Pipeline Magazine


Home Away From Home

Remote camps for workers in Canada’s oil and gas sector used to be spartan, dorm-like affairs where facilities were shared and most of the food was fried, not fresh. But today’s remote camps can feature golf simulators, yoga rooms,...

Remote work camp
Remote work camp

Remote camps for workers in Canada’s oil and gas sector used to be spartan, dorm-like affairs where facilities were shared and most of the food was fried, not fresh. But today’s remote camps can feature golf simulators, yoga rooms, running tracks, squash courts, Wi-Fi, large screen TVs, cell phone service, five-star chefs and much more. Or, like days gone by, they can consist of plain old trailers with shared bathrooms and little in the way of amenities.

Indeed, the accommodations that house remote or mobile workers in Canada’s booming energy sector run the gamut from hotel-like to basic. However, there is a growing trend to improve these camps as a way to recruit and retain employees. “Part of our value proposition is that [employers] get a well-rested employee to work every day,” says Kirk Duffee, senior vice-president of operations at Clean Harbors in Acheson, Alta., which provides remote camp lodging services.

Workers used to live in remote camps with several people in a single room, but that has mostly changed, Duffee says. “The new generation, they want their own bathroom and they want their own stuff. The whole industry has changed to be able to accommodate that,” he explains.

As a result, Clean Harbors now primarily builds single-occupancy rooms with private bathrooms, gyms and recreational facilities, satellite Internet, theatres and game rooms. “We’re selling quality of life now to folks coming up to the oilsands and other remote areas,” Duffee says. For example, the company’s new Ruth Lake Lodge in the Fort McMurray, Alta. area “has everything you would need in a little town, all packaged up in a single facility,” he says. “That’s the direction it’s going, because you can get closer to the work, but you get all the amenities of a very high-class facility.”

The facility houses 600 to 800 people, all in single rooms that vary in size from 130 to 200 square feet. There are three classes of facilities: Jack and Jill (two separate bedrooms and shared bathroom), executive (similar to a small hotel room) and VIP (akin to a fair-sized hotel room).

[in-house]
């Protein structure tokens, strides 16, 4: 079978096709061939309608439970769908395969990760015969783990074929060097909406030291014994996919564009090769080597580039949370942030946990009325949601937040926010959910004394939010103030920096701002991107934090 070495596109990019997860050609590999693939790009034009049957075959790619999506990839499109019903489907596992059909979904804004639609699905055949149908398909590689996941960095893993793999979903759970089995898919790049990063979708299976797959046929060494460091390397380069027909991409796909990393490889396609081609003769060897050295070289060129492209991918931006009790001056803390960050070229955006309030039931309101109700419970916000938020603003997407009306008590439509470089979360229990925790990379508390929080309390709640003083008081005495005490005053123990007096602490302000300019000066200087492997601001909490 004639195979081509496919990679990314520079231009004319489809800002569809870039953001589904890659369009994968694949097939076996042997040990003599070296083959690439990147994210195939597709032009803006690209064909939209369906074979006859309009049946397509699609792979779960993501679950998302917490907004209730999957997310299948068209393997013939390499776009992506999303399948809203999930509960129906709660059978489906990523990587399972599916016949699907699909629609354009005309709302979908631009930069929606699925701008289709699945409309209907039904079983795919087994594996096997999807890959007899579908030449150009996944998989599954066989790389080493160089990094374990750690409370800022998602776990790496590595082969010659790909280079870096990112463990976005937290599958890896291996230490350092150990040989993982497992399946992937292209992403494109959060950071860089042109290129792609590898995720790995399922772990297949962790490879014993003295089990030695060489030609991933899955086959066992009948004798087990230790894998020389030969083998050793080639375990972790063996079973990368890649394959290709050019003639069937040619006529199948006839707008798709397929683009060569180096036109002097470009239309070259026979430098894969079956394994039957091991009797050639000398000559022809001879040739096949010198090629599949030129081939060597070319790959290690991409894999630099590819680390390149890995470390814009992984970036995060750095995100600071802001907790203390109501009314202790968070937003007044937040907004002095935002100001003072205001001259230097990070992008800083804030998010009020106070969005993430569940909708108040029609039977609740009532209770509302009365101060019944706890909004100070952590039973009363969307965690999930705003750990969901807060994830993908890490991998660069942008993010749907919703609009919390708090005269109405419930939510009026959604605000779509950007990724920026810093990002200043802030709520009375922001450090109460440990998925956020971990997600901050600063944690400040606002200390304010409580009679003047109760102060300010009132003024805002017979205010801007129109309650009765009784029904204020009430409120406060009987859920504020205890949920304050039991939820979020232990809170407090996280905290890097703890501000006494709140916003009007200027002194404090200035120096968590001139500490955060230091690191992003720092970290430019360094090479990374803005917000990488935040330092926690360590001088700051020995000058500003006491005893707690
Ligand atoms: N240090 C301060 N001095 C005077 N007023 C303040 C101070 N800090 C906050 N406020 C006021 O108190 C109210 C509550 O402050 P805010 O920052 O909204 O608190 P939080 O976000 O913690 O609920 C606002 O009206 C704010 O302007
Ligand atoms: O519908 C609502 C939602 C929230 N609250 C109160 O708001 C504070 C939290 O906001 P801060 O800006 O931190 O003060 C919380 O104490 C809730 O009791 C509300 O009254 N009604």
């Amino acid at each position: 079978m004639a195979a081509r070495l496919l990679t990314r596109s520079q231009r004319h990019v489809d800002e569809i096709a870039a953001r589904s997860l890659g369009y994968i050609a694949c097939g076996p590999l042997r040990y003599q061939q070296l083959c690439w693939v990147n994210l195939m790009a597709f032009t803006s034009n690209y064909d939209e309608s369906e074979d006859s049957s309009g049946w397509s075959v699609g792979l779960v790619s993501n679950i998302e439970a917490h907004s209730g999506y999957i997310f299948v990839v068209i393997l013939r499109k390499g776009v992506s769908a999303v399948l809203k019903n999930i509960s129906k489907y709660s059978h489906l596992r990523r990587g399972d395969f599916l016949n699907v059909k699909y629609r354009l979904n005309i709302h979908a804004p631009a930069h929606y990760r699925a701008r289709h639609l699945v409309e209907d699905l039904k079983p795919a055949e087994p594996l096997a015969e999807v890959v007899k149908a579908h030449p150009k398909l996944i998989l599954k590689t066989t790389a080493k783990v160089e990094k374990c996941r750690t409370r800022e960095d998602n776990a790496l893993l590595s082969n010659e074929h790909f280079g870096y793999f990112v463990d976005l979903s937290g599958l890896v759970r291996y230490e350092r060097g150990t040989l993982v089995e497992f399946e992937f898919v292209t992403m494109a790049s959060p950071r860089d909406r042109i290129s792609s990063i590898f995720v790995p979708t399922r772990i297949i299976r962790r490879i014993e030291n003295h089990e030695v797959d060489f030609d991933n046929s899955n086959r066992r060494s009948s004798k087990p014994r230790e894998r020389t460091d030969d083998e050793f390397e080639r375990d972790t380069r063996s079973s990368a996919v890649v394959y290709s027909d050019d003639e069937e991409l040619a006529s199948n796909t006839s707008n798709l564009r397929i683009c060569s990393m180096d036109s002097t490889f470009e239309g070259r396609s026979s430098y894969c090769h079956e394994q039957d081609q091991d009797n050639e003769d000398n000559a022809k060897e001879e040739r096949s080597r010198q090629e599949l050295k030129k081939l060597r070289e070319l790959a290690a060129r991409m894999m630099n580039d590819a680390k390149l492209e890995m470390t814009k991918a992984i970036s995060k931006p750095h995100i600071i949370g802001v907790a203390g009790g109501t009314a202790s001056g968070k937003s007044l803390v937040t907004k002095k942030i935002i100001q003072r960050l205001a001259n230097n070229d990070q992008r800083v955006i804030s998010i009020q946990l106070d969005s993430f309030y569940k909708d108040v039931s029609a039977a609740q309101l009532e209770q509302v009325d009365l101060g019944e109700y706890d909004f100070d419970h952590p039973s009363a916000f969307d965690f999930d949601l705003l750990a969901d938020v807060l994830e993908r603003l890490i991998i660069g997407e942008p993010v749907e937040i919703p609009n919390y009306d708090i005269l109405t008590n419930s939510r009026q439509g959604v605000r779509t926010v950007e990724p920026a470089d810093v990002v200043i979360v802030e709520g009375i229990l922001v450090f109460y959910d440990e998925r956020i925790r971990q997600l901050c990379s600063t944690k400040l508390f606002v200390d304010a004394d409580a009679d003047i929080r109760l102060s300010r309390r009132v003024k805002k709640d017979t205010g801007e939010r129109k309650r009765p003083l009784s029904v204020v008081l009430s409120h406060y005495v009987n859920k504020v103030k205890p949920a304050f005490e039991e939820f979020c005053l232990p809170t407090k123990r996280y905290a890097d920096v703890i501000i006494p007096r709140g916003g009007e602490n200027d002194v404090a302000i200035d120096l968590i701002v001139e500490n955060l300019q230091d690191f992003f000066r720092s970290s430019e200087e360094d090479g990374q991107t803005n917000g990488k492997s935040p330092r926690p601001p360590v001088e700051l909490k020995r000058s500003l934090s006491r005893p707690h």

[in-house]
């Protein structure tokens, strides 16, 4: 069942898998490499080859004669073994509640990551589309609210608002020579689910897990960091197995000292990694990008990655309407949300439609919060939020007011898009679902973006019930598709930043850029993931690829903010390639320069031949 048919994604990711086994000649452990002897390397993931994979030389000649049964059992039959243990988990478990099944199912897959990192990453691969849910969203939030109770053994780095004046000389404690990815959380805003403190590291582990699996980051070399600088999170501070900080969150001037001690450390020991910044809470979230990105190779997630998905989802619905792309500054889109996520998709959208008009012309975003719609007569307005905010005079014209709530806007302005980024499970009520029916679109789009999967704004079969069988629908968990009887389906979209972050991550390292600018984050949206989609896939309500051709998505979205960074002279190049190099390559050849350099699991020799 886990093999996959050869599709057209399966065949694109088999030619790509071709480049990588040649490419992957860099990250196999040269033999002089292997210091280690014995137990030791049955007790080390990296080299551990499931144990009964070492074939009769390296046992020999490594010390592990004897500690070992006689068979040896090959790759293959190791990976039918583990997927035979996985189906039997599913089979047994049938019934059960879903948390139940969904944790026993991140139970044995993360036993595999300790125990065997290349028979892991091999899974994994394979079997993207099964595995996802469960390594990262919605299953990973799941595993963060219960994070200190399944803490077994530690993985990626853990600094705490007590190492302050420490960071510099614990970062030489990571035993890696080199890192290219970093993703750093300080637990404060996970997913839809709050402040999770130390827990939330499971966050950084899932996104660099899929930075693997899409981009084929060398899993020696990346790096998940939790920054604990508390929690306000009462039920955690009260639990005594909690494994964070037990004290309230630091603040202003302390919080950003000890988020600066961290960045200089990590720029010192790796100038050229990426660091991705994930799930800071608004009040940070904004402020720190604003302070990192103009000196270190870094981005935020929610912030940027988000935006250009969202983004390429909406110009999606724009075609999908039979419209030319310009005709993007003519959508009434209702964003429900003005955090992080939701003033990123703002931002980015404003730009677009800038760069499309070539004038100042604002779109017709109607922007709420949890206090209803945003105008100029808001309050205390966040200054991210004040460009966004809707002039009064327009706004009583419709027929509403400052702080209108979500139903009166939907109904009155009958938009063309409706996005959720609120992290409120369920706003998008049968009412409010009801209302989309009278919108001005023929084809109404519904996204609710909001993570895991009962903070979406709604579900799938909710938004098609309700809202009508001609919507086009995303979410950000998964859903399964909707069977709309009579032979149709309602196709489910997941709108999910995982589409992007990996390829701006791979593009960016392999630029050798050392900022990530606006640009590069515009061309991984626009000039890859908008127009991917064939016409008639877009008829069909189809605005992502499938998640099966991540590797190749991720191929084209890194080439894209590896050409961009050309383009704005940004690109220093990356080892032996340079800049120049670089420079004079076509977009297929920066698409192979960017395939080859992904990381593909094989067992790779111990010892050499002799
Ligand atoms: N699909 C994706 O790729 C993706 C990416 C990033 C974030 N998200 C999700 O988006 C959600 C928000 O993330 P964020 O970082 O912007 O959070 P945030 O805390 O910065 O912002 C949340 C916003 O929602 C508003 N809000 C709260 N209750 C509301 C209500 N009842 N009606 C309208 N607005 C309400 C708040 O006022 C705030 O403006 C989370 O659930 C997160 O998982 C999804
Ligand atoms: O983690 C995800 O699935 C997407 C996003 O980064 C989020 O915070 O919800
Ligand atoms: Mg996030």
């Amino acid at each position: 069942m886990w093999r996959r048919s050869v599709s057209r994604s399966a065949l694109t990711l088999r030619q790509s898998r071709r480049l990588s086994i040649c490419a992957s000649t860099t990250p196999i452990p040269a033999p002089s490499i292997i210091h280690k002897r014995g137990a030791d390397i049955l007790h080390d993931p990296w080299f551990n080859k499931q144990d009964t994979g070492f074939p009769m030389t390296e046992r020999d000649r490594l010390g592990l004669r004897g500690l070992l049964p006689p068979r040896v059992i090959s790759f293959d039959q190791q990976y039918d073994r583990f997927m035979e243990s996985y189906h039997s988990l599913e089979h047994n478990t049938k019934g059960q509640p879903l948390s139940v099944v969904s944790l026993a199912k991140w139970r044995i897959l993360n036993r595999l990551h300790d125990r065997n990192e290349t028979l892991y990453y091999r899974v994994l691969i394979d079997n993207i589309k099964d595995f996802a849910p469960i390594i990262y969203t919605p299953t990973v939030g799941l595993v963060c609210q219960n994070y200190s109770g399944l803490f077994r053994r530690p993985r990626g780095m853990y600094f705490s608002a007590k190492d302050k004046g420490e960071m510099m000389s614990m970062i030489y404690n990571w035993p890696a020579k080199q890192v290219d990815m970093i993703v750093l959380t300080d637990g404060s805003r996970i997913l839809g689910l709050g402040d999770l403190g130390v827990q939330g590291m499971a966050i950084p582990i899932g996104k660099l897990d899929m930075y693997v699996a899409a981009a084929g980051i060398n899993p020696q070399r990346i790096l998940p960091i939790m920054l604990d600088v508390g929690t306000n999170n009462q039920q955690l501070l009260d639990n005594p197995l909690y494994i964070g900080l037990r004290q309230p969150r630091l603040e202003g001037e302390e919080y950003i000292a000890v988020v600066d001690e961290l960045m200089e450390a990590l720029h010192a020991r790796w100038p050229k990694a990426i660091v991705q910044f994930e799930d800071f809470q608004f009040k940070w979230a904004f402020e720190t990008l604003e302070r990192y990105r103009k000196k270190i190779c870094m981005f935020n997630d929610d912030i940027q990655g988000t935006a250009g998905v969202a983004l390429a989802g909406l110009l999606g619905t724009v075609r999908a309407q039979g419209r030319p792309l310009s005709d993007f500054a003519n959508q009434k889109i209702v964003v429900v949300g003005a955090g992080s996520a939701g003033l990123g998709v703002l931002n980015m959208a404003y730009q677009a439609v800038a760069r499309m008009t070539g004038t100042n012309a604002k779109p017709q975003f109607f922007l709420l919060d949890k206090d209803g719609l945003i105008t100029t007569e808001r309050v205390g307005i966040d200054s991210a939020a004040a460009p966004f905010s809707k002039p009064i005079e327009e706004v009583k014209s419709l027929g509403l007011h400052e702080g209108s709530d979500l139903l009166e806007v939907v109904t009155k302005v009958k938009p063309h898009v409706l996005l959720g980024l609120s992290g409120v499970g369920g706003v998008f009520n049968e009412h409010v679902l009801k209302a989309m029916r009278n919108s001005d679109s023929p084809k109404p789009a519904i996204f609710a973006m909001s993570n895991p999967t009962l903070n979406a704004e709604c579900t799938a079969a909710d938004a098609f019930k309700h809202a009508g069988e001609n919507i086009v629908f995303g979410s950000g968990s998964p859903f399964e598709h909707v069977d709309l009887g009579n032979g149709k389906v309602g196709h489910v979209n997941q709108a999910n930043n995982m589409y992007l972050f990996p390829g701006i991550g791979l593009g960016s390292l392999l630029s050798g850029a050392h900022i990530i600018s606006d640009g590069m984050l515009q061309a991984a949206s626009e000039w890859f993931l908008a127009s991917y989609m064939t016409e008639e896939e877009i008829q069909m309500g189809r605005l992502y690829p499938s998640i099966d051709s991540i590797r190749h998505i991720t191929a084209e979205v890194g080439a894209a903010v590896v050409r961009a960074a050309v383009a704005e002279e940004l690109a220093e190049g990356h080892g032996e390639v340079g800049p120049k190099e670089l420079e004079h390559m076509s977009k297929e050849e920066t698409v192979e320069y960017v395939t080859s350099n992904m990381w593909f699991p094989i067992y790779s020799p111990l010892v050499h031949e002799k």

The market “has really blown by” the old dormitory standard, agrees Craig Alloway, vice-president of sales, North America, with ATCO Structures & Logistics in Calgary. As little as five years ago, recreation on a remote site consisted of a smoking trailer and a trailer with an exercise bike and a TV.


On any given day, there are tens of thousands of workers in Canada’s remote oil and gas camps. A 2012 census found that in the Regional Municipality of Wood Buffalo, Alta. alone, which surrounds Fort McMurray and the Athabasca oilsands, there were 40,000 mobile employees working at about 100 projects. However, that number is likely low, as the census was based on low season numbers.

It’s a challenge for employers to attract these thousands of workers to remote camps, particularly if they are not accustomed to being away from home and family, says Carla Campbell-Ott, executive director of the Petroleum Human Resources Council in Calgary. “Workers either tire of the work camps and rotational work… or they find out that other camp providers provide better camps,” she says. For these workers, it’s not salary alone but total compensation — including accommodations — that makes the difference.

That means the quality of the camp can have a bearing on attracting and retaining workers. “We have heard that employees will leave one employer and go to another one if all things are equal and the camp is better.” Alloway agrees, saying that “often, you’ll talk to customers and they’ll make the same statement — how they want their project to be the project of choice for tradespeople. It’s a very aggressive marketplace for labour.”

However, camps at drilling or construction sites in the oil and gas industry usually cannot offer the same conveniences now offered at several permanent oilsands camps, because they tend to be mobile, Campbell-Ott notes. “It doesn’t make sense to invest in them because they have to move them.”  She says drilling sites generally have higher worker turnover than oilsands sites, but many factors may explain this, aside from camp amenities, such as the harder physical labour that is involved in drilling.